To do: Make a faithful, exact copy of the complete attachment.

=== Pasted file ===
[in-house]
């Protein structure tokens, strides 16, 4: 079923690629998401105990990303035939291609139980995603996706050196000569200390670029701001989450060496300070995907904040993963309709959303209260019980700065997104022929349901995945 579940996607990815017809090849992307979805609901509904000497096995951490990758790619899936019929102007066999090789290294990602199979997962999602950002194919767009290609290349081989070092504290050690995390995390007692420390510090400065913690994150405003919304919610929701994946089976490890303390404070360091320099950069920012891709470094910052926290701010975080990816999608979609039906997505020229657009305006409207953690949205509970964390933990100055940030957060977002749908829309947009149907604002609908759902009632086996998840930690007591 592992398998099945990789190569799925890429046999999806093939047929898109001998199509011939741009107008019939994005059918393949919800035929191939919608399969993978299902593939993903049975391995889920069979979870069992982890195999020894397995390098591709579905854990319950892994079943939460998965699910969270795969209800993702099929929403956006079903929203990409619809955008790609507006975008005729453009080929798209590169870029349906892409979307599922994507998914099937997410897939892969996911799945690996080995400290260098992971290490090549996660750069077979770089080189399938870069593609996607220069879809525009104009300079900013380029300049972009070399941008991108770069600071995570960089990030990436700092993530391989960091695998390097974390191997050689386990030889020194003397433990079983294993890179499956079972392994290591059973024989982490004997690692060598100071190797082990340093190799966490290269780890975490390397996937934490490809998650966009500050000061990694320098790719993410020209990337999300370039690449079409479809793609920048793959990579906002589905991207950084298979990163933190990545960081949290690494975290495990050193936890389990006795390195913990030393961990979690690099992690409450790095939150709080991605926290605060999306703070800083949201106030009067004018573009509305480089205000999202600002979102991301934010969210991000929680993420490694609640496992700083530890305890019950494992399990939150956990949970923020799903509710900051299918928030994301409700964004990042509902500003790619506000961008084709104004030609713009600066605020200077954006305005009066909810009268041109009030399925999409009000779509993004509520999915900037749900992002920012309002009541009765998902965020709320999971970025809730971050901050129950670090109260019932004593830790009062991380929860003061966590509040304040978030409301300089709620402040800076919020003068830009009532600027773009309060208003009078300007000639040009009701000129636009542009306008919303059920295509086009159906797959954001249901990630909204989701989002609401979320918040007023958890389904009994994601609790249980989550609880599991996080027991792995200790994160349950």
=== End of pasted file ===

[in-house]
């Protein structure tokens, strides 16, 4: 079923690629998401105990990303035939291609139980995603996706050196000569200390670029701001989450060496300070995907904040993963309709959303209260019980700065997104022929349901995945 579940996607990815017809090849992307979805609901509904000497096995951490990758790619899936019929102007066999090789290294990602199979997962999602950002194919767009290609290349081989070092504290050690995390995390007692420390510090400065913690994150405003919304919610929701994946089976490890303390404070360091320099950069920012891709470094910052926290701010975080990816999608979609039906997505020229657009305006409207953690949205509970964390933990100055940030957060977002749908829309947009149907604002609908759902009632086996998840930690007591 592992398998099945990789190569799925890429046999999806093939047929898109001998199509011939741009107008019939994005059918393949919800035929191939919608399969993978299902593939993903049975391995889920069979979870069992982890195999020894397995390098591709579905854990319950892994079943939460998965699910969270795969209800993702099929929403956006079903929203990409619809955008790609507006975008005729453009080929798209590169870029349906892409979307599922994507998914099937997410897939892969996911799945690996080995400290260098992971290490090549996660750069077979770089080189399938870069593609996607220069879809525009104009300079900013380029300049972009070399941008991108770069600071995570960089990030990436700092993530391989960091695998390097974390191997050689386990030889020194003397433990079983294993890179499956079972392994290591059973024989982490004997690692060598100071190797082990340093190799966490290269780890975490390397996937934490490809998650966009500050000061990694320098790719993410020209990337999300370039690449079409479809793609920048793959990579906002589905991207950084298979990163933190990545960081949290690494975290495990050193936890389990006795390195913990030393961990979690690099992690409450790095939150709080991605926290605060999306703070800083949201106030009067004018573009509305480089205000999202600002979102991301934010969210991000929680993420490694609640496992700083530890305890019950494992399990939150956990949970923020799903509710900051299918928030994301409700964004990042509902500003790619506000961008084709104004030609713009600066605020200077954006305005009066909810009268041109009030399925999409009000779509993004509520999915900037749900992002920012309002009541009765998902965020709320999971970025809730971050901050129950670090109260019932004593830790009062991380929860003061966590509040304040978030409301300089709620402040800076919020003068830009009532600027773009309060208003009078300007000639040009009701000129636009542009306008919303059920295509086009159906797959954001249901990630909204989701989002609401979320918040007023958890389904009994994601609790249980989550609880599991996080027991792995200790994160349950």